Video recording for student learning

You’ve had a fantastic lesson, including a demonstration that is essential to students’ understanding of the content. Wouldn’t it be great if the students could take home your explanations of content, or demonstrations so that they can listen to you over and over again? Students use iPods now as an extension of themselves and we worry and curse about how often they have earphones in. If we could access that tool in order to get students to study, in a way that is both visual and audio, in a quick and easy way, this must surely lead to greater success in retention of information. There are now a number of methods to do this through the use of easy to use video tools: You Tube, screen casting, document cameras and Powerpoints.This video combines all three as a sample:
In the interest of practicing what we preach, all of the following has been recorded and placed on YouTube. You can access the pre-recorded demonstrations and all the following links by going to
There are a number of examples on science demonstrations on You Tube that can be used within the classroom, for pre-reading or homework activities that get the students to visualize what should be happening as well as reading it. Students can be asked to watch a video as a precursor to what will be happening in the classroom, and asked to take notes on observations that they made during the video, questions that they had or can be asked an exam style question that requires them to analyse the information presented within the video.
Some examples that already exist on the web:
• Dr Carlson
• They Might be Giants (who can forget the elements song)
They Might be Giants
• Steven Spangler Science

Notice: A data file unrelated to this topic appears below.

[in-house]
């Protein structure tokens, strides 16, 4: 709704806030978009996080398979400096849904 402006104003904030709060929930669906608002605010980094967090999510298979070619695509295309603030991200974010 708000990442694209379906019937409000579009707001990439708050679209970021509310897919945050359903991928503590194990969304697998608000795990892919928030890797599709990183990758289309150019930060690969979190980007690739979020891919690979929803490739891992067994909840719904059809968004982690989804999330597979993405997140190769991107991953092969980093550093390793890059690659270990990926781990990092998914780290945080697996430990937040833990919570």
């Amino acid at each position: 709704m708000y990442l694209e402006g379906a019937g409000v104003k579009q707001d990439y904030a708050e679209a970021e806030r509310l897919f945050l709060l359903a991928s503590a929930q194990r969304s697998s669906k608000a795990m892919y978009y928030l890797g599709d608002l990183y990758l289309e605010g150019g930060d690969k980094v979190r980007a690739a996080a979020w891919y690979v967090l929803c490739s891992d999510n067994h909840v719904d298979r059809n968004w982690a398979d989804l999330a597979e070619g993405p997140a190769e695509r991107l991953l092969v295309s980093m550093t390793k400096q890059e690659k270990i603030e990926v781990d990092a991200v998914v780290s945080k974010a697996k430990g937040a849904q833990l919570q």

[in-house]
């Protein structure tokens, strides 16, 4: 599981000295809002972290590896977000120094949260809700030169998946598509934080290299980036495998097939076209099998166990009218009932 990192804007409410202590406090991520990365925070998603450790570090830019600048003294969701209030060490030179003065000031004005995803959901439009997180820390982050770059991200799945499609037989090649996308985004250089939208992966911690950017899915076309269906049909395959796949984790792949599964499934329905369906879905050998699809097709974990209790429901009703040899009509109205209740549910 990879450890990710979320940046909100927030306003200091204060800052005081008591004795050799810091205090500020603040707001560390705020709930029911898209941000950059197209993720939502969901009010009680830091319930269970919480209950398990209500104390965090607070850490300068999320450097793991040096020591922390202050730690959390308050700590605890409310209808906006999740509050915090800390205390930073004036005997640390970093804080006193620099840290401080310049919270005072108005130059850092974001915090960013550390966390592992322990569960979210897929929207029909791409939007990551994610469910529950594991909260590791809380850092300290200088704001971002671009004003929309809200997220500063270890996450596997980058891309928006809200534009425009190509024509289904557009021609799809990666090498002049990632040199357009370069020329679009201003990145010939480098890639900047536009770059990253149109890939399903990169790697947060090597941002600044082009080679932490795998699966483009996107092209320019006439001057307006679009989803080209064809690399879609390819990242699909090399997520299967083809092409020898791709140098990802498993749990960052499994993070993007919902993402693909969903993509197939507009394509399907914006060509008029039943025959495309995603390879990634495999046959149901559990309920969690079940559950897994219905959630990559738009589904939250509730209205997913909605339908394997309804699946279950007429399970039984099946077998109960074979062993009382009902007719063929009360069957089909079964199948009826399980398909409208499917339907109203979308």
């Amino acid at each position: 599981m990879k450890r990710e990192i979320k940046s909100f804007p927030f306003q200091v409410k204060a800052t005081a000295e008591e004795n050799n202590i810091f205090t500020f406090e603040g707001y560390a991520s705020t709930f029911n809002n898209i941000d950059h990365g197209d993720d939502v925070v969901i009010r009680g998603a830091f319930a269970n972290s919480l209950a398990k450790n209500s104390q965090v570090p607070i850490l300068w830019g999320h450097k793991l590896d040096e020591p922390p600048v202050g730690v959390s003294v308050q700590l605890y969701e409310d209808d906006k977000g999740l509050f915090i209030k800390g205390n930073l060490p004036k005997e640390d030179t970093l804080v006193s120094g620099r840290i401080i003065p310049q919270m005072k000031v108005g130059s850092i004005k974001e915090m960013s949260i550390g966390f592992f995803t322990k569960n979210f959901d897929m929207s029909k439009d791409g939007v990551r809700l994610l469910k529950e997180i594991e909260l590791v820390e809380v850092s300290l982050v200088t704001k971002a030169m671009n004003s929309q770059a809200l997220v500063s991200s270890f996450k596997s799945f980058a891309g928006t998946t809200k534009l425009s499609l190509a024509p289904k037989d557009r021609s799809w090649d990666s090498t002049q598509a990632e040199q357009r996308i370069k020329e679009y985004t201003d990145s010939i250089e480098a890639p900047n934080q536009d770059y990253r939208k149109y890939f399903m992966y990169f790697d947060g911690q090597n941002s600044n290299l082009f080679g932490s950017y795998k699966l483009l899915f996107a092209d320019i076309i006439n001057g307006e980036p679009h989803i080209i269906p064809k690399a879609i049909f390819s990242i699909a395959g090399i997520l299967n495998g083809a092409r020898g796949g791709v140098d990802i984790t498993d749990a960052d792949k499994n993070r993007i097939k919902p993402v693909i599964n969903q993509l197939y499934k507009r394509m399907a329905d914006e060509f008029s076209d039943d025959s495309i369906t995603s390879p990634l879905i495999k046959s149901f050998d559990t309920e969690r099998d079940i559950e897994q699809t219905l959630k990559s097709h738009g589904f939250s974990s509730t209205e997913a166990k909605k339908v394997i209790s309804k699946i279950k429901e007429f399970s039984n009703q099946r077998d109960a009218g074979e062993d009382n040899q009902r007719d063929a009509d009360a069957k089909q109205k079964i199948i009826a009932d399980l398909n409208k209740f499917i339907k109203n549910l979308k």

Steve Spangler
Screen casting is a useful tool for showing content that is available in digital form. This allows you to essentially videotape anything that is shown on the screen. This is particularly useful when doing demonstrations of software, but can also be used to model writing skills within a word document, or by recording your interaction with programs such as Google earth, where you can point out particular land features or even just explaining an assessment task. This means that not only do all students across a year group get the same message, students can be just-in-time learners where they can access the content when they need to know, which makes it more relevant for their learning. These are also good when there are common misconceptions about a topic you can explain, or questions that are repeated from a number of students.
There are a number of tools for screencasting that are freely available for both Mac and PC users. Jing is the most common, which is a free downloadable program, but this limits the recording to five minutes. It is, however, very easy to use, and simple to install. The process of using Jing has been recorded and published on You Tube.
Screencasting Jing
Other programs include Camtasia for Windows, Screenflow for Mac (my personal favourite, because it allows you to edit in screen) or even just Quicktime, which has a new recording feature.
Document Cameras are a form of webcam that plugs into your computer to allow you to record yourself writing and drawing on paper. This is similar to an overhead projector that you can either project on the wall while you are in class, or pre-record. This is very useful when it comes to doing things like drawing mind maps, diagrams, solutions to problems (exams, homework), annotation of documents or focusing on writing skills for literacy. You can also use these as a macro lens for viewing very small items on a large screen for close ups when the class is previewing items. You can use any web cam for this task and make your own tripod, or purchase one for a classroom, but the most economical and portable way to do this, is to use a Point-to-view camera (link). This will cost you about $80 (link) and comes complete with a mini tripod that allows you to direct the camera directly at the page that you are writing on, plug the camera in and record directly using software such as Quicktime.
You can capture a lecture given, either prior to the lecture or in class. An example is…. This is very easy to do, particularly if you have a mac, using keynote. When you play the keynote, instead of going to Play→Play Slideshow, you run the slideshow by going to Play→Record Slideshow. This will record your timing and progression through the slideshow and also your voice as you speak during the lecture. When you have finished, you simply go to File→ Export and use the settings on Image 4. The full process has been recorded and available on the link above. If you are using Powerpoint, the process is exactly the same, except instead of File–> Export, you need to go to file–> Make Movie.
Keynote recording


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